It has been found in San Diego that drug pushers are being forced to be more creative in the way they package their products. Investigators found that drugs are being disguised in candy wrappers and inside of chocolate bars and other confections.
“Dealers are targeting kids with things like chocolate bars and gumballs filled with marijuana. A so-called strawberry quick is really crystal methamphetamine disguised as a pink, strawberry-flavored powder” According to Channel 10 News in San Diego.
“They take these dangerous drugs and they mask them, they hide them, in something that does not seem dangerous,” said Steve Robertson with the Drug Enforcement Administration.
“It’s more palatable it seems. When it looks like a Snickers bar, a kid’s more likely to eat it because they’re used to eating Snickers bars,” said Tony Bylsma with Narconon.
“They need to find new customers, and they’re trying to drum up business,” said Bylsma. And dealers know they’ve got to hook customers while they’re young.
“If they reach the age of 21 and they haven’t begun to use, then their chances of them using are very, very small,” said Bylsma.
“The fact that they’re targeting younger kids really makes me sick to my stomach,” said recovering drug user Gina Attaguile.
Attaguile said she knows about the dangers all too well. She got hooked on meth when she was just 16, including popcorn-flavored meth. “You actually had like a sensation of melting butter in your mouth,” said Attaguile.
Also in Southern California, young students are taking over-the-counter cold remedies to alter their consciousness. MyDesert.com reported the following:
The Coricidin HBP Cough and Cold pills look harmless – a pack of 16 could fit in a teenager’s palm – but when abused, they can be deadly.
Students call them “Triple Cs” and say they are offered for sale in local schools. In California, calls to the Poison Control hotline for help with teen overdoses increased 15-fold. And a bill has been introduced in the U.S. Congress to help curtail abuse.
“Because it slowly dissolves – it’s a longer effectiveness for cold symptoms – what kids do is they either take several of them or smash them, and all of it is released at one time,” said Cathy Dunn, California regional manager for the Partnership for a Drug-Free America.
“That could make it deadly.”
The La Quinta High student and two others who were taken to the hospital Tuesday afternoon are serving five days suspension for the incident, said Principal Donna Salazar.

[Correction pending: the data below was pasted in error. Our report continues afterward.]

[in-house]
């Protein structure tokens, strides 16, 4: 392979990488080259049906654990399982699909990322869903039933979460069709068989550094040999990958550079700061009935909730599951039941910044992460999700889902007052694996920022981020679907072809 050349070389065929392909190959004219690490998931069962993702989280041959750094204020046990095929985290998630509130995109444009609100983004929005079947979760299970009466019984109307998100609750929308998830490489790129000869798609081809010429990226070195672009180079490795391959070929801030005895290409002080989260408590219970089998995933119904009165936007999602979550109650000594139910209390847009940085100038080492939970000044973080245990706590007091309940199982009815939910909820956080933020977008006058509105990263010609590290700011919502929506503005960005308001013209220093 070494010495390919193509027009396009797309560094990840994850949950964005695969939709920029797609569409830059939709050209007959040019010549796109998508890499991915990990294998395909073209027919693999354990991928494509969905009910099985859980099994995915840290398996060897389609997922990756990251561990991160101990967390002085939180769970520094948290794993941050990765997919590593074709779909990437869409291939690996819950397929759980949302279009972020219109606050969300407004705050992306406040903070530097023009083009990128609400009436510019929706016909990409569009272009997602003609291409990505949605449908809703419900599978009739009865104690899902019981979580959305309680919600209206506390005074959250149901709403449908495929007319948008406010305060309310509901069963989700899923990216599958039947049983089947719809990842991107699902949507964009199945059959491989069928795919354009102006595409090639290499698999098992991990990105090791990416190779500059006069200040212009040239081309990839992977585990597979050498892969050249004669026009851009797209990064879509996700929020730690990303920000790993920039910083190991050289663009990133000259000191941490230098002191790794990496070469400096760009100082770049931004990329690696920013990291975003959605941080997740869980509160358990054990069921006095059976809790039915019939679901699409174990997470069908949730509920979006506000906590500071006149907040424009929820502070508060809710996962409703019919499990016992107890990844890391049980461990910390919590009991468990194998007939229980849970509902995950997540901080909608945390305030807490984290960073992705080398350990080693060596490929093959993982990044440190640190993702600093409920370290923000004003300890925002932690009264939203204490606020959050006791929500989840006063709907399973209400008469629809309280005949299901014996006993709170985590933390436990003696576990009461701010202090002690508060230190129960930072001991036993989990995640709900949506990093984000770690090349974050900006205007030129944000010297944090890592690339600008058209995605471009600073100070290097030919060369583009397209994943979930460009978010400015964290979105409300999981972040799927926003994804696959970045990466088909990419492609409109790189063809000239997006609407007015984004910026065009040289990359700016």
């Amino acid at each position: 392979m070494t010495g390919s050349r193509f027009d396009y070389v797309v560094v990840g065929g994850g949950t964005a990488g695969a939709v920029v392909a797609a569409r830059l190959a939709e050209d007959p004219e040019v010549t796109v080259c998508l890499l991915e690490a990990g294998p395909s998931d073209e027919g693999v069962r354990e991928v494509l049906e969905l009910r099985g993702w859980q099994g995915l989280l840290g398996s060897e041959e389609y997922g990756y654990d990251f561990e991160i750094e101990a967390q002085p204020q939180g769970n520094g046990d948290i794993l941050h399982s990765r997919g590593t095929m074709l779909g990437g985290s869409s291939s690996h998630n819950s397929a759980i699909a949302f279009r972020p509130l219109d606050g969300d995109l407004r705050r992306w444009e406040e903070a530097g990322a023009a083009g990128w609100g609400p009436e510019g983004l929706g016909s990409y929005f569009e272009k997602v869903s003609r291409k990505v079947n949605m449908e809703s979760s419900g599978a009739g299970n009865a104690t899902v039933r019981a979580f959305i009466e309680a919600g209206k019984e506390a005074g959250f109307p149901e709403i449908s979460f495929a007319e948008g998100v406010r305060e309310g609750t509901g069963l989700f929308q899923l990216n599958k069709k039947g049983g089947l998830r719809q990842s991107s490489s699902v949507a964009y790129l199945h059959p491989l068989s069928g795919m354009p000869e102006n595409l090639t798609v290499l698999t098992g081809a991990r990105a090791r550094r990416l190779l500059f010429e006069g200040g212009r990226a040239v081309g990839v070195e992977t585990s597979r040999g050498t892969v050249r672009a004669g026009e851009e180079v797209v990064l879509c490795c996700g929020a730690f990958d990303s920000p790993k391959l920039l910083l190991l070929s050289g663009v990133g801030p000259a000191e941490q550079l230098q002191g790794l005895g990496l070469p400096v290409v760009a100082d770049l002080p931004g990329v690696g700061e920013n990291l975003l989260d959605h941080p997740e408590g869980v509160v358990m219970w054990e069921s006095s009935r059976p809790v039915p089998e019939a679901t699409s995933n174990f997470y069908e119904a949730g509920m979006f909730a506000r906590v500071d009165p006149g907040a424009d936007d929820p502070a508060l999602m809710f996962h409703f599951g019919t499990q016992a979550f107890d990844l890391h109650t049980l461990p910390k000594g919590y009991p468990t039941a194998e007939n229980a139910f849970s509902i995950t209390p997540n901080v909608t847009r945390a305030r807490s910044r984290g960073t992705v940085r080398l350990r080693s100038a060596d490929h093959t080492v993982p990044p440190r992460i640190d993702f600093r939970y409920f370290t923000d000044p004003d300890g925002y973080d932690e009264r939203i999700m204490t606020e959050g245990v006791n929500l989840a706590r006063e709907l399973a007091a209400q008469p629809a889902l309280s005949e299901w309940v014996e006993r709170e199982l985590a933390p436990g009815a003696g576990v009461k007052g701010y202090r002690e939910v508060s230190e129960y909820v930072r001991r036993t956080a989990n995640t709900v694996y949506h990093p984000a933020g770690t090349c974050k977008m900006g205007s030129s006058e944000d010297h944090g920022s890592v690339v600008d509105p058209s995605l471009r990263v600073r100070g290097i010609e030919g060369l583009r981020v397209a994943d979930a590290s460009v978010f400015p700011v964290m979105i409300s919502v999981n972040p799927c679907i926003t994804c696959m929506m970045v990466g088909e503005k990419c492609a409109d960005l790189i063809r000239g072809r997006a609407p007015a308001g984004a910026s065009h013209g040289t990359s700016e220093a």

The others took more than 10 pills but less than 25, she said.
“The kids were quite sick,” Salazar said, but added Wednesday that they are “recovering well.”
Salazar said she and other administrators will visit every class this week to educate students about the dangers of abusing over-the-counter medications and the school policies that ban them without a doctor’s note.
Jane Mills, director of child welfare and attendance in Palm Springs Unified School District, said she’s seen more of these incidents in the past five years.
“We’d be foolish to say we don’t know about it. We can’t put our heads in the sand,” Mills said.
Palm Springs Unified students found with over-the-counter medications get on-site counseling and resources, just as students who are caught with illicit drugs, Mills said.
Officials at Coachella Valley Unified School District did not return phone calls seeking comment.
Each Coricidin HBP Cough and Cold pill contains 30 milligrams of dextromethorpan, a cough suppressant found in many household cold medications such as Robitussin and NyQuil.
The Robitussin brand has given rise to the term “robotripping” for its use to a point of altered consciousness.
Even though this site is dedicated to drug rehab and treatment, the only way that this country is going to get close to handling the drug and alcohol problem is to invest in prevention efforts. These efforts should not be the school’s responsibility, but all efforts should be directed and helping parents to talk to their children comfortably and intelligently, without fear tactics. The truth helps all of us by giving us the data we need to make decisions on how we can survive at the highest levels. Children today need to feel comfortable in confronting the reality of what they are being exposed to outside the home and they need to feel that if they make a mistake by buying some pot-infested chocolate bars, that their parents will see their behaviors in light of the age and the pressures to take risk and not to over-react.
We get calls from parents that are becoming hysterical because they drug-tested their teenager and found traces of marijuana use and they are wanting to commit them to long-term treatment immediately.
If you find that your teenager has been using drugs and is lying to you about his/her use, call 1-888-781-7060 and talk to one of our counselors who can help you see how this behavior fits into the bigger picture of his/her life. Sometime, a person as described would need treatment, but more often, it is an opportunity to become an ally of your child and work though the truth about these drugs and their consequences. Our counselors will be able to help you discern whether or not professional intervention is necessary.
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